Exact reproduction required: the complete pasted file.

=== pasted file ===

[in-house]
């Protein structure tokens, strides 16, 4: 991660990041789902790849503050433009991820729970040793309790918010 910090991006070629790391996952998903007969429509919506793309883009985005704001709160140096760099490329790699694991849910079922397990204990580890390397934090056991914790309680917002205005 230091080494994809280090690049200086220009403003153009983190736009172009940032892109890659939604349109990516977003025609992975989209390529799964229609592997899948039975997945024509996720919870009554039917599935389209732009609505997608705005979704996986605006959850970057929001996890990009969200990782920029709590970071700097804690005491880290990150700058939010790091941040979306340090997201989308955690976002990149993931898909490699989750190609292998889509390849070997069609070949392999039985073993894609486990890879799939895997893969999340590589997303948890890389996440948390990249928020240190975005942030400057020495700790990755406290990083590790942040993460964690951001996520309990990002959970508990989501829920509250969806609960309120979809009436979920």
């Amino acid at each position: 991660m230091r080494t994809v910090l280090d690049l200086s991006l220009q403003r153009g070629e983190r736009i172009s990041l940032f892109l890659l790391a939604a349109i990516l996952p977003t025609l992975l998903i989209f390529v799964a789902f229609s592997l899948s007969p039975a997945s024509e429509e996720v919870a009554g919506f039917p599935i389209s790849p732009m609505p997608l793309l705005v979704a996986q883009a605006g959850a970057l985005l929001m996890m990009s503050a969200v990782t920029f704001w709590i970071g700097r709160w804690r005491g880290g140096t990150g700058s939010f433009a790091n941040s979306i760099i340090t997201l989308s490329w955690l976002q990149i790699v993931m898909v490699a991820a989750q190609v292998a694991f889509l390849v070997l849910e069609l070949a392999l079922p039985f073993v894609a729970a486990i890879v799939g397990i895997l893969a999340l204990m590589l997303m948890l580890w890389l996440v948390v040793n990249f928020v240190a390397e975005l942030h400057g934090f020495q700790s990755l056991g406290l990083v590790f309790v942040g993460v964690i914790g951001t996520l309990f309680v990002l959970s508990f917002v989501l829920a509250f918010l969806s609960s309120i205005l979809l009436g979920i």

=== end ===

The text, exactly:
[in-house]
């Protein structure tokens, strides 16, 4: 991660990041789902790849503050433009991820729970040793309790918010 910090991006070629790391996952998903007969429509919506793309883009985005704001709160140096760099490329790699694991849910079922397990204990580890390397934090056991914790309680917002205005 230091080494994809280090690049200086220009403003153009983190736009172009940032892109890659939604349109990516977003025609992975989209390529799964229609592997899948039975997945024509996720919870009554039917599935389209732009609505997608705005979704996986605006959850970057929001996890990009969200990782920029709590970071700097804690005491880290990150700058939010790091941040979306340090997201989308955690976002990149993931898909490699989750190609292998889509390849070997069609070949392999039985073993894609486990890879799939895997893969999340590589997303948890890389996440948390990249928020240190975005942030400057020495700790990755406290990083590790942040993460964690951001996520309990990002959970508990989501829920509250969806609960309120979809009436979920």
């Amino acid at each position: 991660m230091r080494t994809v910090l280090d690049l200086s991006l220009q403003r153009g070629e983190r736009i172009s990041l940032f892109l890659l790391a939604a349109i990516l996952p977003t025609l992975l998903i989209f390529v799964a789902f229609s592997l899948s007969p039975a997945s024509e429509e996720v919870a009554g919506f039917p599935i389209s790849p732009m609505p997608l793309l705005v979704a996986q883009a605006g959850a970057l985005l929001m996890m990009s503050a969200v990782t920029f704001w709590i970071g700097r709160w804690r005491g880290g140096t990150g700058s939010f433009a790091n941040s979306i760099i340090t997201l989308s490329w955690l976002q990149i790699v993931m898909v490699a991820a989750q190609v292998a694991f889509l390849v070997l849910e069609l070949a392999l079922p039985f073993v894609a729970a486990i890879v799939g397990i895997l893969a999340l204990m590589l997303m948890l580890w890389l996440v948390v040793n990249f928020v240190a390397e975005l942030h400057g934090f020495q700790s990755l056991g406290l990083v590790f309790v942040g993460v964690i914790g951001t996520l309990f309680v990002l959970s508990f917002v989501l829920a509250f918010l969806s609960s309120i205005l979809l009436g979920i």